“Along the way I started realizing that a lot of people were looking at businesses as an opportunity to be a missionary in a foreign country. The more we studied and learned about the many ways social entrepreneurship can help people, the more I thought, we should be doing this in our own city.”
His city, Dallas has become known over the past decade for its growing and vibrant refugee community. In 2016 alone, Dallas resettled more than 4,000 refugees—the highest of any U.S. city. The abundance of jobs, affordable housing, and welcoming community have made it a popular hub for these new arrivals.
But Richard recognized a problem—many refugees were still working minimum wage jobs several years after being resettled. At the same time, many businesses were saying that they couldn’t grow simply for lack of enough reliable employees.
“All things converged,” he leans in and continues. “Business as a mission; refugees; the economy in Dallas. On their own, chronically underemployed refugees and businesses starving for workers are two individual problems. But, bring them together, and it’s a solution. So, we thought what if we were to help refugees in the workforce?”
Richard met with a friend who was a businessman and the wheels began turning. They wrote a business plan, and even wrote a 100-page government grant.
But, for some reason, the government never awarded the grant to anyone.
“I thought maybe this isn’t what God has for me right now,” Richard shares.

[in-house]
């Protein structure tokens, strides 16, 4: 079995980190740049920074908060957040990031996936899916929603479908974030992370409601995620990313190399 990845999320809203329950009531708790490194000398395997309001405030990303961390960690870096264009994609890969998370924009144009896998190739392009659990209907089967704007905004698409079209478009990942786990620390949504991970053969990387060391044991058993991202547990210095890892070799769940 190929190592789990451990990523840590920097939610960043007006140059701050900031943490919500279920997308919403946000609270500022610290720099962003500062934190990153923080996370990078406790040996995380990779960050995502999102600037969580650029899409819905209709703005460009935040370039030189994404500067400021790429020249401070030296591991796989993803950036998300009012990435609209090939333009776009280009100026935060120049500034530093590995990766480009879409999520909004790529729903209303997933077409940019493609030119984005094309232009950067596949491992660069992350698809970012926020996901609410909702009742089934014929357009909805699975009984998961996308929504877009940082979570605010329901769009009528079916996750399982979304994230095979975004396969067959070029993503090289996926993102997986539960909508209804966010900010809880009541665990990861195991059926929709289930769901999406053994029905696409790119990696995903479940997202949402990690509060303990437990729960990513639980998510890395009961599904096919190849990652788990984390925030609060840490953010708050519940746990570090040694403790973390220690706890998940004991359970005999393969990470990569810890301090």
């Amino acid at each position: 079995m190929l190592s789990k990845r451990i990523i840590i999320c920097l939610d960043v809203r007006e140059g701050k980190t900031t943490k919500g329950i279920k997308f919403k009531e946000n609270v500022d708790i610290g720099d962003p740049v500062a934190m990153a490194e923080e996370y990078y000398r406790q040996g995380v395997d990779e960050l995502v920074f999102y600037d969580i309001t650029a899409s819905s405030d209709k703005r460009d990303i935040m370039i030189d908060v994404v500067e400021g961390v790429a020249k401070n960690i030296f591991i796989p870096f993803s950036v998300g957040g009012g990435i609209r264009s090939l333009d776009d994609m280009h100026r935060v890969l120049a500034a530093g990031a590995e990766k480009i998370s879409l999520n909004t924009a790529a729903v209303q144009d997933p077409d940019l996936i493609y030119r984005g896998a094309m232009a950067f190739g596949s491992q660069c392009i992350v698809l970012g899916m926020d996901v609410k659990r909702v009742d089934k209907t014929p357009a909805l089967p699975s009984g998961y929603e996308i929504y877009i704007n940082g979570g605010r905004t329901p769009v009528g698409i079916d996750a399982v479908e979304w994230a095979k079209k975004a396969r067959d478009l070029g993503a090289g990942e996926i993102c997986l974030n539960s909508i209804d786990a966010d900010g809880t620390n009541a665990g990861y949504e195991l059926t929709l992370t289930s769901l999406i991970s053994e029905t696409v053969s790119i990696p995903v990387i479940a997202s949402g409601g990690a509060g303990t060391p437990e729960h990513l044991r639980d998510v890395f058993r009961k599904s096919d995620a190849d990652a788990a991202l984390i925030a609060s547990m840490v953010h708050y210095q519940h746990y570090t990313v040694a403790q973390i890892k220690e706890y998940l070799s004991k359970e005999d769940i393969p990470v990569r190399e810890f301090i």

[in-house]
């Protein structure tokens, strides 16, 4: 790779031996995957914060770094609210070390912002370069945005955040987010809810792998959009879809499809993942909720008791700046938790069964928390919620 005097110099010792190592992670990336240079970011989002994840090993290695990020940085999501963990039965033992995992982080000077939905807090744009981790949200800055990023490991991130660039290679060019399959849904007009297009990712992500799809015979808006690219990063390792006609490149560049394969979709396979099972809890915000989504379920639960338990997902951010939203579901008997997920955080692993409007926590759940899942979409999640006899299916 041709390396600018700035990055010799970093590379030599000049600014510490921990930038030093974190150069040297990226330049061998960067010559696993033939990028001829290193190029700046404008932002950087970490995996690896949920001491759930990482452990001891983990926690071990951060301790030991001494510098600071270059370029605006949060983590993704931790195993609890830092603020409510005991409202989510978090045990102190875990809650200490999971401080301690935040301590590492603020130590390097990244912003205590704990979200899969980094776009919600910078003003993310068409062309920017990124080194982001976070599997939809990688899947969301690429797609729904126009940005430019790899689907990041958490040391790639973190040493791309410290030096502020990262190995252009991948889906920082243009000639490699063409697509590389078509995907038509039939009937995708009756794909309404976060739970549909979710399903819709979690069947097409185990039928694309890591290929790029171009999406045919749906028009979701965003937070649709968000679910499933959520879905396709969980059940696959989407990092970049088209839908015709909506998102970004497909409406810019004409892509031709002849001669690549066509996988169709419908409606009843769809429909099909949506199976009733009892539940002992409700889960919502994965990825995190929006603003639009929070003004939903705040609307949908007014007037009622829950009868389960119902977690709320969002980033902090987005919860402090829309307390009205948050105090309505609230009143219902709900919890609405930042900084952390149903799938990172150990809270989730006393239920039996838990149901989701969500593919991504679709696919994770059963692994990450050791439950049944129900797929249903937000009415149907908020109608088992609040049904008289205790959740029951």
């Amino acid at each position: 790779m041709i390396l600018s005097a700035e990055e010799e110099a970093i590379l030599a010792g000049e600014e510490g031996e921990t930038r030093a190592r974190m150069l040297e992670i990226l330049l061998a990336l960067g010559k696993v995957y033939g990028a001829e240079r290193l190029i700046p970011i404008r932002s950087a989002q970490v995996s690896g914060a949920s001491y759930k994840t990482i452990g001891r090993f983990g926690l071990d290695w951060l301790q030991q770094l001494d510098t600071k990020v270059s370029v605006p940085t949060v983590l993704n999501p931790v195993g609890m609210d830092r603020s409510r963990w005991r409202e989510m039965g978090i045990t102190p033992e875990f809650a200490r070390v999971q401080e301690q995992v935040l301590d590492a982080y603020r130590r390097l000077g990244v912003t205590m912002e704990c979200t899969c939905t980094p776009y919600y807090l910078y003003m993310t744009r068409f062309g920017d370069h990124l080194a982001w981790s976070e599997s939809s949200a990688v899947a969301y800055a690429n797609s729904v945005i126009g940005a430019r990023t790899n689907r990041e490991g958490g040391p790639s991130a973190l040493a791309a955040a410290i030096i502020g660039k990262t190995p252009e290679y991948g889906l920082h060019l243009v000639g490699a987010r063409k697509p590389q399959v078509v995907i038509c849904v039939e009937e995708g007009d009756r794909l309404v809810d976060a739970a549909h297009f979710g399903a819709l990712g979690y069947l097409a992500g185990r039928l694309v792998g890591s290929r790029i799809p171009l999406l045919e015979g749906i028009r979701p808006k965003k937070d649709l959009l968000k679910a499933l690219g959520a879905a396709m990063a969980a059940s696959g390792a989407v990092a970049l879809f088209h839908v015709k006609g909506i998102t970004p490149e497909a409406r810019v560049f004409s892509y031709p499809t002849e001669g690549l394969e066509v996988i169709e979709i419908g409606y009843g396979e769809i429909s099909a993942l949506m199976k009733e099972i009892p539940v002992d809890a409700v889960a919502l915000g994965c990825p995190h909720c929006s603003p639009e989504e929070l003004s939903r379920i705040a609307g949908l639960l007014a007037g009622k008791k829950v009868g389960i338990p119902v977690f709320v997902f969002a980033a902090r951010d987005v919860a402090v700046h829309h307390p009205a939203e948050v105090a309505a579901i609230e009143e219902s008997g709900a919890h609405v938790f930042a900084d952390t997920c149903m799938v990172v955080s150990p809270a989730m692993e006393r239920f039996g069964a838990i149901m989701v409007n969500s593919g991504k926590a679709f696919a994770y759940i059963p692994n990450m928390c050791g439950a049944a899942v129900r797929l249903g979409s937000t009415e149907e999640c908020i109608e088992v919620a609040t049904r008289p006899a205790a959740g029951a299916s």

Disappointed but not dismayed, he tucked away that dream and returned to the systems development business world. Not long after he received a curious email from a friend.
Intrigued, Richard did some research and ended up reaching out. He connected with Abby Davis, their Dallas Managing Director at the time.
“Basically my question was, ‘I love what you’re doing—how can I help you do more of what you’re doing?’”
Richard began to support Abby and the Amplio Dallas office as he was able. Some time later, Abby decided it was time to be more involved at home with her growing family. She announced that she was stepping back from her role and encouraged Richard to apply for her position as Managing Director.
“The invitation was compelling, but I also had great job with a great company,” Richard explains. “Yet, the more I got to know the hearts of the men leading Amplio, and the more I considered what was possible for local businesses and refugees, I thought why wouldn’t I do this?”
Richard met with Amplio president, Luke Keller, interviewed, and was offered the position.
“Richard has more experience internationally than any other Amplio team member, and it shows,” says Luke. “In addition to this experience, he has grit and determination to serve our clients with excellence.”
“When I look at Dallas Fort-Worth—when I consider the refugees, the economy, and a number of organizations at work—it feels like we’re approaching a positive tipping point of sorts, as if God is about to do something great in our metroplex,” Richard shares, excitedly. “And, it seems like God has prepared many of us operating in this space ‘for such a time as this.’”
“One of the things I look forward to, with Amplio, is asking how do we bring together the for-profit, the nonprofit, and the church. We have over 29,000 nonprofits in DFW—what would it look like to bring those people together?”
At Amplio, we are delighted to welcome Richard to the team and expectant for the impact he and the Refugee Workforce will make within the Dallas community. If you’re a local businessman or woman in need of dependability at your workplace, or looking to leverage your business for mission, Richard would love to connect with you to tell you more about our services, and the benefits of hiring refugees.